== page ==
Because of the time which had elapsed and the approaching days of registration and election and the formidable physical and mechanical problems anticipated, this court repeatedly cautioned the parties that it was of the utmost urgency that the matter be expedited. The court also sought to impress the petitioner with the fact that the final burden of proof rested on his shoulders. I suggested that the parties meet, review the records and endeavor to clarify and limit the items which the court would have to review. They set about doing that and teams of workers were supplied by the petitioner and the respondents. In an effort to expedite the matter and mindful of the pressure of the calendar, whenever other assignments permitted the court met with the parties at Chambers and the Board of Elections during the day and on several occasions after usual hours and sought to accelerate the process which continued until Friday, August 30, 1968. On that day the court advised the parties they would have to be prepared to give proof on Tuesday morning, September 3.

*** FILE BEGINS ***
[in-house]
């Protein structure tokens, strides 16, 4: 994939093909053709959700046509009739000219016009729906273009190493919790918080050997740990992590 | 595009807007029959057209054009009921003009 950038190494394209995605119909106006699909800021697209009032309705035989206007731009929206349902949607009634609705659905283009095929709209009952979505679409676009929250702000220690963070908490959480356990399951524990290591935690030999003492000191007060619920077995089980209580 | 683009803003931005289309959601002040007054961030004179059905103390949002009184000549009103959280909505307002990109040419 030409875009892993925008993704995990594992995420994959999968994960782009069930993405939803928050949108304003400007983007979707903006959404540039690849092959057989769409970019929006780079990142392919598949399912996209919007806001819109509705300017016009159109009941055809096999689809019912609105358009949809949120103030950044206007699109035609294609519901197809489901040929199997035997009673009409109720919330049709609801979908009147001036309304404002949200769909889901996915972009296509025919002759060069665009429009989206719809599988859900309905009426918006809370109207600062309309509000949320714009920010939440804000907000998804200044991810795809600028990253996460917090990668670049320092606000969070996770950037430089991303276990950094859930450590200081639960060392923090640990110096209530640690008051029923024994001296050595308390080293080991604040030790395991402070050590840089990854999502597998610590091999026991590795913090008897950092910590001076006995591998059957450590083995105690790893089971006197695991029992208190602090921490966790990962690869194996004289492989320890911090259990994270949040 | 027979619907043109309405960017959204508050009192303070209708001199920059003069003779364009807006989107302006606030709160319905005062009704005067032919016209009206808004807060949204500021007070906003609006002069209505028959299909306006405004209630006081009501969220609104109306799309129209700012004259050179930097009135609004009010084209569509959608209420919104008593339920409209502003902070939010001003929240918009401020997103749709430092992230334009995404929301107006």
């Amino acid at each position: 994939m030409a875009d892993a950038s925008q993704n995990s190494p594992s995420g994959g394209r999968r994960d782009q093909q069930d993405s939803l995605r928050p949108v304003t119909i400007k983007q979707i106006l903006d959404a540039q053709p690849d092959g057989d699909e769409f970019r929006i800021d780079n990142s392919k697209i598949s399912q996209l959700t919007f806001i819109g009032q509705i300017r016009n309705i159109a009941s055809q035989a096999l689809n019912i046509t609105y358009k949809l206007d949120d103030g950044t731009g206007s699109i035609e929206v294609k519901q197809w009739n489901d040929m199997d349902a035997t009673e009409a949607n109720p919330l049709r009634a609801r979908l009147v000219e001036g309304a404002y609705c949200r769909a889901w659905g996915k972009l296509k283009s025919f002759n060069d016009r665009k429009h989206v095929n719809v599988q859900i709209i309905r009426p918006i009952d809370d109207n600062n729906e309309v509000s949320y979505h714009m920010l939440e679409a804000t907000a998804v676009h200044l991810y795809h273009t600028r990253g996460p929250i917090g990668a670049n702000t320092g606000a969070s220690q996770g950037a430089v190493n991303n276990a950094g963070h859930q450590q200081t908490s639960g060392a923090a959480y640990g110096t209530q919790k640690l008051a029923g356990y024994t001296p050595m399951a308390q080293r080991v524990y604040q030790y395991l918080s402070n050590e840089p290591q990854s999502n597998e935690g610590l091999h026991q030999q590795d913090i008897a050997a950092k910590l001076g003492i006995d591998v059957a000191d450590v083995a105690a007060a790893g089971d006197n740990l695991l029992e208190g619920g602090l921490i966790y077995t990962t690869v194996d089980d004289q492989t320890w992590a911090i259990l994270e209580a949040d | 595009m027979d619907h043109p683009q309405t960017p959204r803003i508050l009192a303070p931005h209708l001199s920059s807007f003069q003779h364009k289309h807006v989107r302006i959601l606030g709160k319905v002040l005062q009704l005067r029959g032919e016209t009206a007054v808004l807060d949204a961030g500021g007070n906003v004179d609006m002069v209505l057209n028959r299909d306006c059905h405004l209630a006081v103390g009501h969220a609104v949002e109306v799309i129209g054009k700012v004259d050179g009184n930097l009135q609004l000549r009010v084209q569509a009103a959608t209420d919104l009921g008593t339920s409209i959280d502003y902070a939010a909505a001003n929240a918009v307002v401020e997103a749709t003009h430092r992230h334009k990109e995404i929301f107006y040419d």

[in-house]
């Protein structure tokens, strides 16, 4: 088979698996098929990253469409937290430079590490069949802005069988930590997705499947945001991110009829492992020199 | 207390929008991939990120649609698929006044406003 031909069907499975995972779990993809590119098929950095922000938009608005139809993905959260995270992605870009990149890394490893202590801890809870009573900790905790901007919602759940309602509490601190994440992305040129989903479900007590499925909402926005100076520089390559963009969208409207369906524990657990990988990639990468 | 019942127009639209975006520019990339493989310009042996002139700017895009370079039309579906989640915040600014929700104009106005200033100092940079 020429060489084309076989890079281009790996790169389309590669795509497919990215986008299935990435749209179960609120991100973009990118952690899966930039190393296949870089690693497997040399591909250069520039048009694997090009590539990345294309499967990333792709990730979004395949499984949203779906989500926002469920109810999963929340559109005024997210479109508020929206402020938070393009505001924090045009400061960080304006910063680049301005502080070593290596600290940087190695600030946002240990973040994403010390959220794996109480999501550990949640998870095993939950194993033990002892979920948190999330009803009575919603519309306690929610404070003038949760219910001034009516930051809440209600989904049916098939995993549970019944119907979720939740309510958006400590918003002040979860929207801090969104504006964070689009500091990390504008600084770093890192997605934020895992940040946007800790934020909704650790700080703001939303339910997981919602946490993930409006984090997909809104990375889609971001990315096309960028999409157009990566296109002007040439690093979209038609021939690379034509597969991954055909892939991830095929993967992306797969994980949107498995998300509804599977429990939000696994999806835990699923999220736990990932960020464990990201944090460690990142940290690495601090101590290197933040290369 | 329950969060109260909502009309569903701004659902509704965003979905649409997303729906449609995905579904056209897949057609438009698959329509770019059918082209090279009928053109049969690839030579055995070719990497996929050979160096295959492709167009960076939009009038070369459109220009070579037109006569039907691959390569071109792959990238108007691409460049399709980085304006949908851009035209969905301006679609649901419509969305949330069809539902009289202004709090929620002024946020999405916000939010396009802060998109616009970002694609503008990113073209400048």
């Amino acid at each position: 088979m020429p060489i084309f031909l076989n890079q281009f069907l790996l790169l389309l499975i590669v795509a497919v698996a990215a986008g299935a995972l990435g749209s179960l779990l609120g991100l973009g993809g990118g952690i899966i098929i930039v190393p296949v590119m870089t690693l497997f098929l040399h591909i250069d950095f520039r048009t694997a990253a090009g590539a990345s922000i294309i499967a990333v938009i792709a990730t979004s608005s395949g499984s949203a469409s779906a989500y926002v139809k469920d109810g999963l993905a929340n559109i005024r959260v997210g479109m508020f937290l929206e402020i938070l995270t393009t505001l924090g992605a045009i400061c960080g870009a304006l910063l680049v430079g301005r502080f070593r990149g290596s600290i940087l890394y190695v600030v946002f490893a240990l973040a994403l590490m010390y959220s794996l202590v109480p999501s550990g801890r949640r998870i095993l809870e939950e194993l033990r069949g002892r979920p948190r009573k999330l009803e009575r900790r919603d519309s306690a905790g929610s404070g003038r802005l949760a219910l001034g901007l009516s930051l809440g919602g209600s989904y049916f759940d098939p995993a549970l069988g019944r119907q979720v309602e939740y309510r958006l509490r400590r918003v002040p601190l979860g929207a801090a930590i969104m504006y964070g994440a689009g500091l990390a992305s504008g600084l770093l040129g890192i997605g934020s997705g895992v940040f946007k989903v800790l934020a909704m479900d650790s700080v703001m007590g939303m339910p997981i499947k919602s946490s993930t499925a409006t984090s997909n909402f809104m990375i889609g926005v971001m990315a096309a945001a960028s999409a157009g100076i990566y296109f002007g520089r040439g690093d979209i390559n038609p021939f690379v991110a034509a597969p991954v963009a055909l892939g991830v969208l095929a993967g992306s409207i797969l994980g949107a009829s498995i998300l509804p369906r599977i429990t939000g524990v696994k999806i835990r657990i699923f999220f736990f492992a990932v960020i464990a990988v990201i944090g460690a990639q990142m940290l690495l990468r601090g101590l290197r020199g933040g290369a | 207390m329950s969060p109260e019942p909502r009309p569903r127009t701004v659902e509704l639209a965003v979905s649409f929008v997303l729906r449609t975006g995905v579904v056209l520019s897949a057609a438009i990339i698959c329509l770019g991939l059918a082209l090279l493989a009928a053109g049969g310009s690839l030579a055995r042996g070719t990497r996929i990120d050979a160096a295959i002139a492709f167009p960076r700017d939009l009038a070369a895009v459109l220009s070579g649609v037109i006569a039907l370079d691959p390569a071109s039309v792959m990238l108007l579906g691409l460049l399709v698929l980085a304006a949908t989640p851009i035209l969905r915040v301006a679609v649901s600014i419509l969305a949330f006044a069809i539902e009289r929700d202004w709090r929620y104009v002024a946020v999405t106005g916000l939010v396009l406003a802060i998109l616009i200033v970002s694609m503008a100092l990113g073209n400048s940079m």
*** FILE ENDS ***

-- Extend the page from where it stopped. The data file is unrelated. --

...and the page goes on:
At the hearing it seemed, though it was still arguable, that the parties may have substantially reduced the number of questioned votes and signatures. As a result of the joint review of the records by the parties the petitioner's claim of 1,150 persons who had been permitted to vote in the Democratic primary in excess of the Democrats who had signed the "buff" cards was reduced to 212. Of this number 190 were conceded by the respondents. Thus petitioner conceded an inaccuracy of more than 80% of his original claim.